Globalism ending: EU to ensure green tech is made in EU

The EU has unveiled two draft laws in response to the US Inflation Reduction Act that might lure European clean-tech companies across the Atlantic by offering significant financial invectives for US produced products.

The proposed Critical Raw Materials Act will help the EU secure supply of the metals needed to build batteries, wind turbines and other green technologies, whilst the draft Net Zero Industrial Act is designed to ensure that the technologies needed to transition the EU’s economy to net-zero emissions are domestically made.

By 2030 the EU should be able to process at least 40 per cent of ‘strategic’ metals required, according to the draft Critical Raw Materials Act, and a target to obtain 15 per cent of metals from recycling will help to scale up capacity to capture scrap from battery factories and end-of-life products.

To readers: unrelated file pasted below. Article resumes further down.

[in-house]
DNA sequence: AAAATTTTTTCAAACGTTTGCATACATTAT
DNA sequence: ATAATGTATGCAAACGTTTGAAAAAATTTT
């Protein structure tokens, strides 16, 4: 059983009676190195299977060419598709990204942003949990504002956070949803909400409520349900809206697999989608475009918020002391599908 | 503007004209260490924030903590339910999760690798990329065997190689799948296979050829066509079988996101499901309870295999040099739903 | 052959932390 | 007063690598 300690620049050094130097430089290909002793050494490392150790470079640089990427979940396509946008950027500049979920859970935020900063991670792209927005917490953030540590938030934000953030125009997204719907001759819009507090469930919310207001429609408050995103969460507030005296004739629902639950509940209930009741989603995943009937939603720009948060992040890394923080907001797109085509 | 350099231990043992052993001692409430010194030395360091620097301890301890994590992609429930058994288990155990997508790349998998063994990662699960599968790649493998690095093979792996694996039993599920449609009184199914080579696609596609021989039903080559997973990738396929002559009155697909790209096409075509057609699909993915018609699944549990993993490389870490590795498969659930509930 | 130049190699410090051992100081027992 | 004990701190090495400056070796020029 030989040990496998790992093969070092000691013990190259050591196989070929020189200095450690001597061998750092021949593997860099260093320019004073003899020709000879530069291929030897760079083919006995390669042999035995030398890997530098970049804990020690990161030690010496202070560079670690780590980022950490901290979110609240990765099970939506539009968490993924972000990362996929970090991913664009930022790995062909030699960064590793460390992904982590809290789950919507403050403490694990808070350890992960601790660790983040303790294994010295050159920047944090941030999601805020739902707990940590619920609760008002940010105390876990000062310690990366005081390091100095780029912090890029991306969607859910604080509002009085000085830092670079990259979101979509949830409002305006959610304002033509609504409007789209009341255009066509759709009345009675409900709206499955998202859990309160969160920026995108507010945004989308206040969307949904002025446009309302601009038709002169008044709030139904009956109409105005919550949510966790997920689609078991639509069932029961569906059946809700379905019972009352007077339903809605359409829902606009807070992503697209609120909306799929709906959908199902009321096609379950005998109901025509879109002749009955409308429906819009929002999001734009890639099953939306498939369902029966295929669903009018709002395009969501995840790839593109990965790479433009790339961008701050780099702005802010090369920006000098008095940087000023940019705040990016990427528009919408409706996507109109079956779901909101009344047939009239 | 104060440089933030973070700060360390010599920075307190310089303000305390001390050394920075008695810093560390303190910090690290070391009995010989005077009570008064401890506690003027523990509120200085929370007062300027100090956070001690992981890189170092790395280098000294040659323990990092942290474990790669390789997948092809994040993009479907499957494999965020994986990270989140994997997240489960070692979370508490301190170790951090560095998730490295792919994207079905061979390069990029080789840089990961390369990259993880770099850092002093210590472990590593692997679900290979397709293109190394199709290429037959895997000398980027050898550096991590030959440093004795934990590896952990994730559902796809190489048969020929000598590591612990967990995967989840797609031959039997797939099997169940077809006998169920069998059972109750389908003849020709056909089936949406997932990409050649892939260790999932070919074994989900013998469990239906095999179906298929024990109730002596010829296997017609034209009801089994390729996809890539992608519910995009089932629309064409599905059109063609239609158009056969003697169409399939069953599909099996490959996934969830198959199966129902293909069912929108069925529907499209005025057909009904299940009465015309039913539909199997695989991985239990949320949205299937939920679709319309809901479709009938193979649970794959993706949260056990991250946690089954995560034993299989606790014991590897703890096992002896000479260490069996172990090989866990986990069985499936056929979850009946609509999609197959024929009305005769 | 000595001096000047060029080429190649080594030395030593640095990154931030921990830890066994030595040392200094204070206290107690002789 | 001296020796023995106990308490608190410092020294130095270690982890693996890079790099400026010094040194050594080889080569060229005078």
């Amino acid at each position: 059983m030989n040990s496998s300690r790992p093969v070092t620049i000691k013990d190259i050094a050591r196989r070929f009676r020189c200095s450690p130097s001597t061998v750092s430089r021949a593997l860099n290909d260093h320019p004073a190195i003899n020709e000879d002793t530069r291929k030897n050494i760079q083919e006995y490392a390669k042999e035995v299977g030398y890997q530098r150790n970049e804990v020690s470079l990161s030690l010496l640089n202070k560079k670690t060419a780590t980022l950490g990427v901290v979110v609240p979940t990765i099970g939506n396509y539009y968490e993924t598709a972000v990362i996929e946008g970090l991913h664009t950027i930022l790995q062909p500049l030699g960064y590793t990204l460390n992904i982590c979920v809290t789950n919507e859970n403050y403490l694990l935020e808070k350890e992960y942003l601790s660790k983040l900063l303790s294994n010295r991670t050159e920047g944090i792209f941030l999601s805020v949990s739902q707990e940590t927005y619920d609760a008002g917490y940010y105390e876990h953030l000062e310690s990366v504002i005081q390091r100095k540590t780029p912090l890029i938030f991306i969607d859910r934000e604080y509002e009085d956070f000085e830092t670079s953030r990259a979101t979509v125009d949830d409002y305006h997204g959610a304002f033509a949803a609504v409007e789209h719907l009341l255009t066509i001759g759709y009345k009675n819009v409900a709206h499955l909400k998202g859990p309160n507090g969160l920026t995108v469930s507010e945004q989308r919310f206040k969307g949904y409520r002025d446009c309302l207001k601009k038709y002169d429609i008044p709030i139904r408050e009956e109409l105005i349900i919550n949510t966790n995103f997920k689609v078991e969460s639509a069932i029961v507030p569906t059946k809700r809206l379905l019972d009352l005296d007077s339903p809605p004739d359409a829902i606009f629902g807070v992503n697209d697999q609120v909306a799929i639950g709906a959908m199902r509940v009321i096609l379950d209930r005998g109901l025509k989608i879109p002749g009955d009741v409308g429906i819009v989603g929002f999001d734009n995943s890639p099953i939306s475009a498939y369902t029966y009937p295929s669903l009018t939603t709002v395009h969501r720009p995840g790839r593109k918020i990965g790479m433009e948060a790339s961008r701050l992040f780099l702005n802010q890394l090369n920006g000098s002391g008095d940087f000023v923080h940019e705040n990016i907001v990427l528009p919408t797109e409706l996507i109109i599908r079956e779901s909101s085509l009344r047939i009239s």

Julia Poliscanova, senior director for vehicles and emobility at T&E, said: “Lithium is the new oil and Europe needs to act quickly to source it responsibly. Provided that environmental safeguards are respected, self-sufficiency targets are the right way to make the battery supply chain clean and resilient.”

But even as the EU moves to counter the US Act, cracks are appearing in any form of joined-up plan, with the German car industry reluctant to invest in change. T&E also believes that sending a clear signal that the future of the automotive industry is electric is the best tool to ensure investment certainty, and the EU’s response to US subsidies is being undermined by Germany’s blockade of a 2035 phase-out for combustion engines.

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